Select Page

printed on on February 24, 2014

Once again, Thomas Berger is at the centre of a case that questions whether only one understanding of development will rule, or whether justice demands negotiation among alternatives. In the 1970s Mackenzie Valley Pipeline Inquiry that he chaired, Berger balanced the realities and priorities of the petroleum industry against those of people still living in direct relations with the land. The details in this case, involving the Peel River watershed in the Yukon, are different. But the principles at stake are the same, and bear on all Canadians — even the world as a whole, facing environmental distress.

On the one hand, the Yukon government has issued its own ‘regional land-use plan’ for the 70,000 square mile expanse of the Peel River Watershed, proposing to leave a mere 29 per cent of the land protected from development, versus the 80 per cent originally recommended by the Peel Watershed Planning Commission established through a 1993 constitutional agreement with Yukon’s First Nations, the Umbrella Final Agreement.

The government is side-stepping this agreement, claiming a ‘majority rule’ right to do so, to decide what’s in the best interests of the Yukon — in this instance, more rather than less mining and related development. On the other hand, the plaintiffs in this case, filed against the Yukon government in late January, argue that the territorial government is only one party governing development and determining what that should entail; the Yukon First Nations are equally involved. And this is key. The 1993 agreement created a process for development planning based essentially on partnership between First Nations and the government; a process that goes far beyond the common law duty to consult.

What’s critical is the recognized claim of a people such as the Yukon First Nations to speak from their own realities, and for these to be recognized as legitimate. When I heard Eddie Taylor, chief of the Tr’ondek Hwech’in First Nation saying that “to us that land is sacred … as our elders say, the Peel is our church, our university and our breadbasket,” I recognized his words as speaking outside the box of what development means to most people. I recognized them too as akin to a language that my pre-modern ancestors in the Highlands of Scotland spoke when they lived in direct relations with the land in self-governing commons called fermtouns or townships, setting limits, or stints, on the number of sheep and cows each family could send to the common pasture, to prevent over-grazing.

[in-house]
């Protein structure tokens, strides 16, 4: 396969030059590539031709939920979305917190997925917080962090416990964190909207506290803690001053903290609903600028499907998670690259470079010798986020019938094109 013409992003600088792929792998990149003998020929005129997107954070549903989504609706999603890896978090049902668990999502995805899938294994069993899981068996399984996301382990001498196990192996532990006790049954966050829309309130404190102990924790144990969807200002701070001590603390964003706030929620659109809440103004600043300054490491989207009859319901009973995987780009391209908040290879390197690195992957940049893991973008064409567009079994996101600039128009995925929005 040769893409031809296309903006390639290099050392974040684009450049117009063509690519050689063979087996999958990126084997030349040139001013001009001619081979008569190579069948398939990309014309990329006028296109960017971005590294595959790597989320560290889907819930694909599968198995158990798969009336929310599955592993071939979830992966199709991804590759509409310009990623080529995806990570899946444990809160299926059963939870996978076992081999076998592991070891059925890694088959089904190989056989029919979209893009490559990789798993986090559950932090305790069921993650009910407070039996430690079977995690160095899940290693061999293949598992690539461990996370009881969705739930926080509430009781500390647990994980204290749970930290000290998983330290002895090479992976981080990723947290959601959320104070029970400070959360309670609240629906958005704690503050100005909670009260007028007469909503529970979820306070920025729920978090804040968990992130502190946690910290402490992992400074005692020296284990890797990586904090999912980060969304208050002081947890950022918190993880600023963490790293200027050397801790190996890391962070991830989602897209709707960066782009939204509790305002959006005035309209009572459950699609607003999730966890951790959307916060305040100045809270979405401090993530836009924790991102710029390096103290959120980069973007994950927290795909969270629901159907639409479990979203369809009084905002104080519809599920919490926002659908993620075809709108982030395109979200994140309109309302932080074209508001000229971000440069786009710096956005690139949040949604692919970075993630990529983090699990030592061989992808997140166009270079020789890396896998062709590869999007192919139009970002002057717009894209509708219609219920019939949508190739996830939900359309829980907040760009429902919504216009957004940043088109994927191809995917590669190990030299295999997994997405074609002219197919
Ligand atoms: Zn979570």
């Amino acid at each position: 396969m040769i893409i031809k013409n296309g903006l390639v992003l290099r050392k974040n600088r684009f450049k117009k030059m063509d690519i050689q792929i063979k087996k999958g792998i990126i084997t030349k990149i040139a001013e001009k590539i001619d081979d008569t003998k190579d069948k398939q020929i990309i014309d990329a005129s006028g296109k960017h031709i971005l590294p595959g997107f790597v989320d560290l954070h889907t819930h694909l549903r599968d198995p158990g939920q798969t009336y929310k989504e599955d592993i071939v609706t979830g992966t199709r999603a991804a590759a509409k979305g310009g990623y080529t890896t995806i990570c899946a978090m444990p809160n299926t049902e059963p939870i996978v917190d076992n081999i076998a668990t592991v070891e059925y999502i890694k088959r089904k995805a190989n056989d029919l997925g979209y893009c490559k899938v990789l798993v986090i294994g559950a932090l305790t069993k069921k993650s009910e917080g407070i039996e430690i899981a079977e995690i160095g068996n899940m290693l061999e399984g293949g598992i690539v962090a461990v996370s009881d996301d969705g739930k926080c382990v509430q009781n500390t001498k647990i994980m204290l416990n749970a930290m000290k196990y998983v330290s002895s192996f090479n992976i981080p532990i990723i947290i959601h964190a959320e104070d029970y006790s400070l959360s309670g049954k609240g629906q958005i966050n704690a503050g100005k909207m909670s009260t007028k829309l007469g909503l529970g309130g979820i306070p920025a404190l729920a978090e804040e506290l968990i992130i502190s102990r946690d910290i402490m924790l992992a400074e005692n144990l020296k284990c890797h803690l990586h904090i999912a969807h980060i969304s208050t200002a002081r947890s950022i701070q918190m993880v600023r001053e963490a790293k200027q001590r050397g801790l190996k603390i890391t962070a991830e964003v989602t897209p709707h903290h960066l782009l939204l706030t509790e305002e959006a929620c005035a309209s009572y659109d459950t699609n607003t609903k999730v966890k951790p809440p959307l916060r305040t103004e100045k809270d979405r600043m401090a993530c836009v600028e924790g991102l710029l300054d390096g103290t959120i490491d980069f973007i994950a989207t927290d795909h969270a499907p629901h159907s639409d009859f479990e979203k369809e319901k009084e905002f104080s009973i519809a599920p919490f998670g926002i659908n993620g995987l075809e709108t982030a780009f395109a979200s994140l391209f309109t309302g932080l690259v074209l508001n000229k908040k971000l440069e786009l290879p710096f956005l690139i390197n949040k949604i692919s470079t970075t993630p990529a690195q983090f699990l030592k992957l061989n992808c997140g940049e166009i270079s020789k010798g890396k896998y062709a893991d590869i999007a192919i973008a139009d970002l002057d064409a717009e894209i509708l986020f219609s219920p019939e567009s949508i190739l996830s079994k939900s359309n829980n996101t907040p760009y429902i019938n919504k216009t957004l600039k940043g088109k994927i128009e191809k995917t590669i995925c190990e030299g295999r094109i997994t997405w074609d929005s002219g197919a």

The culture of the commons spoke through concepts like duthchas, which means heritage generally and also ‘a heritage of the soil,’ according to one source, almost even a covenant with Creation, according to another. It was an inherited set of rights plus responsibilities toward both one’s people and the land they co-inhabited. In the commons-based economy, development was not first about planning projects, but developing relations out of which appropriate plans might emerge.

Thus, when Chief Eddie Taylor clarified that he wasn’t against all mining in the Klondike region, I could imagine where his thinking was going: toward mining paced and scaled within the carrying capacity of the environment; mining practices informed by right relations and the four constitutional principles that native philosopher Richard Atleo outlined in his book Principles of Tsawalk: An Indigenous Approach to Global Crisis, recognition, consent, respect — including “sacred respect,” holding all Creation in reverence — and continuity.

In his 1945 classic The Great Transformation, Karl Polanyi chronicled the shift from the community- and commons-centred economy to the modern market-centred economy, from an economy regulated by the social relations of community and ecological relations with the land to one regulated by the logic of the market. The result of this transformation, he warned, “must disjoint man’s relationships and threaten his natural habitat with annihilation.”

The transformation is not entirely complete here in Canada, which is why this case is so important. It insists on holding the door open to another reality, another approach to ‘development’ and the constitutional authority of Yukon First Nations to articulate it.

The Yukon government has until March 4 to respond to the case with a statement of defence. Here’s hoping they respond with a willingness to listen, to hear the wisdom of other perspectives on what development involves.